“Heroes” Brings Pared Down Version of Classic Nintendo Title

Avi Vogel, Columnist

March 31, 2017

Filed under Uncategorized

Nintendo released Fire Emblem Heroes, its second game for mobile devices after December’s lackluster Super Mario Run, on Feb. 2. The game is part of a series of five mobile apps created in a partnership with Japanese e-commerce company DeNA intended to help grow Nintendo’s core fan base, which has aged and waned in recent years. Much like Super Mario Run, Heroes is a simplified version of a major franchise, the Fire Emblem series, which has gained massive popularity in recent years after releases for Wii and 3DS. As a series that has previously prided itself on massive fights, short but well-written character interaction, strategy and intricate battle mechanics, there was some question as to how the games would translate...

Heroes Brings Pared Down Version of Classic Nintendo Title

Heroes Brings Pared Down Version of Classic Nintendo Title

March 31, 2017

Nintendo released Fire Emblem Heroes, its second game for mobile devices after December’s lackluster Super Mario Run, on Feb. 2. The game is part of a series of five mobile apps created in a partnership with Japanese e-commerce company DeNA intended to help grow Nintendo’s core fan base, which has aged and waned in recent years. Much like Super Mario Run, Heroes is a simplified version of a major franchise, the Fire Emblem series, which has gained massive popularity in recent years after releases...

‘Night in the Woods’ Navigates Complex Emotional Landscape

‘Night in the Woods’ Navigates Complex Emotional Landscape

March 10, 2017

Night in the Woods, released February 21, provides an intimate window into a microcosm of human narrative drawn directly from real-world struggles. The game presents an unassuming but enjoyable experience centered around character interactions, rather than grand story lines and epic battles. The early and middle sections of the game don’t cry for attention or churn out one plot device after another to drive the character forward. That’s not what the creators care about. Behind the stylized town a...

Despite Technical Problems, “For Honor” Provides Solid Gameplay

Avi Vogel, Columnist

February 24, 2017

Filed under ARTS, Features

A hundred or so blue-and-white-clad medieval knights storm a castle gate, streaming toward a pack of samurai in red armor; as the two armies meet in the center of the combat field, a hectic battle breaks out and swords fly in all directions. This was the spectacle audiences witnessed on screen during the 2015 demo of For Honor. For Honor is the most recent big-budget game to come out of publisher Ubisoft’s Montreal studio, most famous for developing the Assassin’s Creed and Far Cry series. It’s best described as a tactical melee-fighting game, in which you choose to play a hero from one of three different factions based on ancient warriors: The Legion, The Chosen and The Warborn, loosely representing European k...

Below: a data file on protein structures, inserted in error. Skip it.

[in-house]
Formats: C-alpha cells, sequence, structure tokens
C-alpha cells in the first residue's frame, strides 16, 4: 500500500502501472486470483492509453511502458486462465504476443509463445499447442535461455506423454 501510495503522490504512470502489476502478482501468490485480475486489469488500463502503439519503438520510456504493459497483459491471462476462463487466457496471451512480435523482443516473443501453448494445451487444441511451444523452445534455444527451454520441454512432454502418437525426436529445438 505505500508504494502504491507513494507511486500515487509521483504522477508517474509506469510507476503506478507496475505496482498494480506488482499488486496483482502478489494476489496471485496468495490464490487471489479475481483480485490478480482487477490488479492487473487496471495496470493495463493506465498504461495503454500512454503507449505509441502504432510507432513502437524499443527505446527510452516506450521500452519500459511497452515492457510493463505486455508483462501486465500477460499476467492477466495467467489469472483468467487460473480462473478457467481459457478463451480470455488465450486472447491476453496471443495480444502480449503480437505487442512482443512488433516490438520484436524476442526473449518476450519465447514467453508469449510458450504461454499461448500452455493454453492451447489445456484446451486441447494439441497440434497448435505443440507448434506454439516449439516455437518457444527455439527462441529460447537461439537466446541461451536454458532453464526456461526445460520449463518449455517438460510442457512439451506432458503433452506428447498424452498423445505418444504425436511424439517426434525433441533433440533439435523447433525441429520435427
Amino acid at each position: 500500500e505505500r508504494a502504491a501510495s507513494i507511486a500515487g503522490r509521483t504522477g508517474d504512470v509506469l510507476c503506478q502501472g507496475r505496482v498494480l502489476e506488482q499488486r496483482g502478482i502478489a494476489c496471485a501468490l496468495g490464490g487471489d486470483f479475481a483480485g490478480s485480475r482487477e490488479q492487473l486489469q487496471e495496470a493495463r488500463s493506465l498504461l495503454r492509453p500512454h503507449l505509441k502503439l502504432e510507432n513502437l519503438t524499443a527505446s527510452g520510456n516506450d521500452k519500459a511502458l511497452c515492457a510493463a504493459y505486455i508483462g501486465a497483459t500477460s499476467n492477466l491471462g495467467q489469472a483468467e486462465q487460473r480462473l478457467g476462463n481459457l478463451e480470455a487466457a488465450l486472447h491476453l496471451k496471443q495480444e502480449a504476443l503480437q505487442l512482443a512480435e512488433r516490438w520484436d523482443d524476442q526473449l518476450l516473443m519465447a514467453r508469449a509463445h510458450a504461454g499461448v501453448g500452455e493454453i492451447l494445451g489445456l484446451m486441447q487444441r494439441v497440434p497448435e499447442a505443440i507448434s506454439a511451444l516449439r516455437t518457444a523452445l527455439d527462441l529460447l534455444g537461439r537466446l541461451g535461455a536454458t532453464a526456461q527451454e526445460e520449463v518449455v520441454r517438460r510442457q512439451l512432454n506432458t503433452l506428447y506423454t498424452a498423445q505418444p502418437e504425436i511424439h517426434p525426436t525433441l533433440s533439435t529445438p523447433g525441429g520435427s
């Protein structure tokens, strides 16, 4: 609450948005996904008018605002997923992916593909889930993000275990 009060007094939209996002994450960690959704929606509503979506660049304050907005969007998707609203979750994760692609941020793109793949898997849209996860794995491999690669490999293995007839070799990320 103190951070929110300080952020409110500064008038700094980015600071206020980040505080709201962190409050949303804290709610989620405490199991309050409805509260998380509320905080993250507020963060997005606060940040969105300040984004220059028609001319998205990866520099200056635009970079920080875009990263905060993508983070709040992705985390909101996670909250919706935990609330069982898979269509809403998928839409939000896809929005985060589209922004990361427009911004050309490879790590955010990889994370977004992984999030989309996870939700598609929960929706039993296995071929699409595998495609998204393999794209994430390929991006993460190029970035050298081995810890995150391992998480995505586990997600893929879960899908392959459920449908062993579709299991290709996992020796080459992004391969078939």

Year in Review: Video Games Broaden Indie Scope in 2016

Avi Vogel, Columnist

February 10, 2017

Filed under ARTS

At the end of 2015, most game publications argued that it had been the best year ever for gamers. It was a year of incredible RPGs, indie darlings that came out of nowhere and big titles reclaiming their former glory. With 2016 now behind us, it seems like that pattern continues. On the whole, games in 2016 were even better. I didn’t play every high-profile game of 2016 and most definitely wasn’t able to get around to every indie hit. But 2016 might be the year in which I played the most diverse assortment of games to date. There are some games I didn’t review this past year that are emblematic of what an incredible year it was for games. First is VA-11 HALL-A: Cyberpunk Bartender Action — pronounced Valhalla ...

New Pokémon “Sun”, “Moon” Evoke Nostalgia with Improved Gameplay, Setting

Avi Vogel, Staff Writer

December 9, 2016

Filed under ARTS, Visual Art

There’s something about video games that ties gamers to their childhood. Although games are constantly evolving to keep up with the times, there are some with a rare ability to harken back to their predecessors. For many, the Pokémon series sits on a pedestal of nostalgia; an old go-to that exemplifies what they love about games. Pokémon Sun and Moon, the two newest entries simultaneously released Nov. 18 by developer Game Freak, bring the most innovation to the series since Pokémon Gold and Silver while retaining the series’ playability and its nostalgic appeal. Creature-collecting games with light role-playing elements, the experience focuses on leveling up Pokémon and building a well-rounded team that can ...

Established 1874.